Outdoor target shooting can lead to wildfires

Target shooting outdoors can be a fun hobby, family activity, sport, and prep. It is important to get out and be comfortable with your weapons and test the reliability of your gear. But shooting a small piece of metal thousands of feet per second can not only be dangerous if it hits someone by accident (another forum post for another day), but can also cause a wildfire.

It may seem very unlikely, but it does happen and you don’t want to be shooting, cause a fire, not know how to handle it, and cause millions of dollars in damages and have people lose their homes because you were unprepared.

With the climate changing, wildfire numbers are increasing. 58,985 wildfires occurred in 2021, 90% were human-caused, burning 7.1 million acres. No bueno…

Here are some tips:

Avoid shooting when the fire danger risk is high. When traveling to the area, you may see charts on the side of the road informing people of the fire danger risk that day. If you see that there is a fire ban in place, the risk is high, it is a hot and windy day, or there hasn’t been rain in a while, go somewhere else. Bullet shards are hot and you can’t control where they land.


Don’t shoot into the weeds. Place targets on dirt or gravel and away from vegetation. Just like when you build a fire pit at the camp site and clear stuff around you, do the same for where the bullets will be going.

Shoot paper targets, steel targets or hitting rocks can throw sparks. Exploding or flammable targets are cool, or you may have an old printer you want to shoot, but these all can cause fires. 

Stick with lead core bullets, they are less likely to cause fires than steel core or solid copper ammo. Also avoid shooting tracer or incendiary rounds where they could ignite nearby brush.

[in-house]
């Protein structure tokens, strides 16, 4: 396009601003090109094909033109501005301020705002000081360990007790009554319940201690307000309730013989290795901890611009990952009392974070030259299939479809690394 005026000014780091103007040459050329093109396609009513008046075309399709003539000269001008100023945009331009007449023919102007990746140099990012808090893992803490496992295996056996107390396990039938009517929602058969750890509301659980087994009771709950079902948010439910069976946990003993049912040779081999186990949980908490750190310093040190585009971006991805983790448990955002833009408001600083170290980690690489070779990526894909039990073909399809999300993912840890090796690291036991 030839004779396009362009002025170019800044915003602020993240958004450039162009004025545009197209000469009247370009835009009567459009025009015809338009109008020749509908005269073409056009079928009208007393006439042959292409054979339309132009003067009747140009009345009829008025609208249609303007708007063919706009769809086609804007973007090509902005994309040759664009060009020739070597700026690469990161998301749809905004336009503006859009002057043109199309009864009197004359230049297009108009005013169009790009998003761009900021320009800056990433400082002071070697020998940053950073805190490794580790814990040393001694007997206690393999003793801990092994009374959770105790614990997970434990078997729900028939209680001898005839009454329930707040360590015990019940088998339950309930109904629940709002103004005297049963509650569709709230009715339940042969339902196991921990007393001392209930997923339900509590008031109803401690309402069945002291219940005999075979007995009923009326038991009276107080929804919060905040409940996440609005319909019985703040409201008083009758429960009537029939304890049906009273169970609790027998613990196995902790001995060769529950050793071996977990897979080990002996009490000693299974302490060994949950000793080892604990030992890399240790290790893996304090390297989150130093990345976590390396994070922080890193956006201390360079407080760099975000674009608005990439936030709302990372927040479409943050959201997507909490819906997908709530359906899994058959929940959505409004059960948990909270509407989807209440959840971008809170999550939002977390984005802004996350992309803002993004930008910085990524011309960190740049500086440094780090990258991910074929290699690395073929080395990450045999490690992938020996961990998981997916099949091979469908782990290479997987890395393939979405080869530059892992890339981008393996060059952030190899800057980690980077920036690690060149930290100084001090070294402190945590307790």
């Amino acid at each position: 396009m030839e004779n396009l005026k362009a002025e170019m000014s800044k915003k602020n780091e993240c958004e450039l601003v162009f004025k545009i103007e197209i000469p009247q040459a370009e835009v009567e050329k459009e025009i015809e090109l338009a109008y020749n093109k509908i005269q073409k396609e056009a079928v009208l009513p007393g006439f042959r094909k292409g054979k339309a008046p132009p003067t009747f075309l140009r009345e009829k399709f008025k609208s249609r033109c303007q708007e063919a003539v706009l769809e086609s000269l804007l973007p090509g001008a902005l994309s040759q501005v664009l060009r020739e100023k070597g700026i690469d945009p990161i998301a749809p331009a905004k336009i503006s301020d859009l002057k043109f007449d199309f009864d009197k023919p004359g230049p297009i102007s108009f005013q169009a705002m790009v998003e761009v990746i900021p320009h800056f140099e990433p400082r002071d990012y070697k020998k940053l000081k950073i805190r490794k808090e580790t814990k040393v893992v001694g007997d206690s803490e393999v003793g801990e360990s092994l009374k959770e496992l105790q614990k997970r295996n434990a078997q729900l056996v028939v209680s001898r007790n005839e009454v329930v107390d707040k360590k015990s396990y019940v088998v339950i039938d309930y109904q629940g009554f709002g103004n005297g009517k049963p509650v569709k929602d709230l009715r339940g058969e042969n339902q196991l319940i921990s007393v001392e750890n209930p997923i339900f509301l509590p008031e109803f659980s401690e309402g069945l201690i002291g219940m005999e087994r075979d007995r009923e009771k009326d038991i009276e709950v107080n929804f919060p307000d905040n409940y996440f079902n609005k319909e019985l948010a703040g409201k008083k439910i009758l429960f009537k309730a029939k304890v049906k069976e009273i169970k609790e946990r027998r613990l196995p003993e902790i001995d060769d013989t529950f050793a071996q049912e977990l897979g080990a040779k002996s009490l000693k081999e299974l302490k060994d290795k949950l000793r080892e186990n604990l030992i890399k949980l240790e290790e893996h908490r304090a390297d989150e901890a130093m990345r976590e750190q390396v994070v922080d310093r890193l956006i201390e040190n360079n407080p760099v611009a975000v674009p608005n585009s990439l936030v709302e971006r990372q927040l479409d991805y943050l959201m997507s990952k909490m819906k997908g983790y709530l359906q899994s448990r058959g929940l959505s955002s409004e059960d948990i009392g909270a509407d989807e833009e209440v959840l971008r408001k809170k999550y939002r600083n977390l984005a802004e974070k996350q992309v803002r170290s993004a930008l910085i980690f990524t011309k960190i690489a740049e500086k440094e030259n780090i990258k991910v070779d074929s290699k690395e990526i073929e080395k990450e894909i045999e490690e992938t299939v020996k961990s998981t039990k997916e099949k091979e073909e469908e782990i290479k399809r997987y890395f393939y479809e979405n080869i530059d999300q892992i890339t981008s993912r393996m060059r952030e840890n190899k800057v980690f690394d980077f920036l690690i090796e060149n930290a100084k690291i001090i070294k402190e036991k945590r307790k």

Always bring a shovel and fire extinguisher with you to quickly put out any fire that may start. Without these tools, you will be just kicking dirt onto a growing fire and that won’t do much.

Call 911 immediately if a fire starts. Sure you will probably get in trouble, get a fine, and may have criminal charges put on you, but it’s a small price to pay to own up to your mistake and quickly get the help out to the scene as soon as possible to stop as much destruction as possible. Again, you will feel pretty bad about yourself if you see families displaced on the news because of your negligence. Many of the locations where you will be shooting will not have reception to call emergency services, so be aware on the way to the shooting range where you lose service and where you will need to drive back to to get it again. When calling 911, report where it started, what type of material is burning, how fast is it moving, how tall the flames are, and what is in the path of the fire.

Park your vehicle in a safe place. Hot exhausts systems parked over some dried material can ignite and start a fire before you even start shooting.

When cleaning up after a fun day of shooting (yes, you need to do this and don’t just leave all your junk out there because the 50 people before you did as well), look closely for any smoke, embers, or signs of fire. Do a final sweep of the location and leave it better than when you got there.

This topic just came to mind and I’ve been thinking about it for a while.  I have been guilty of violating many of the above rules in the past, but I want to move forward and improve myself and decrease my likelihood of causing a fire.


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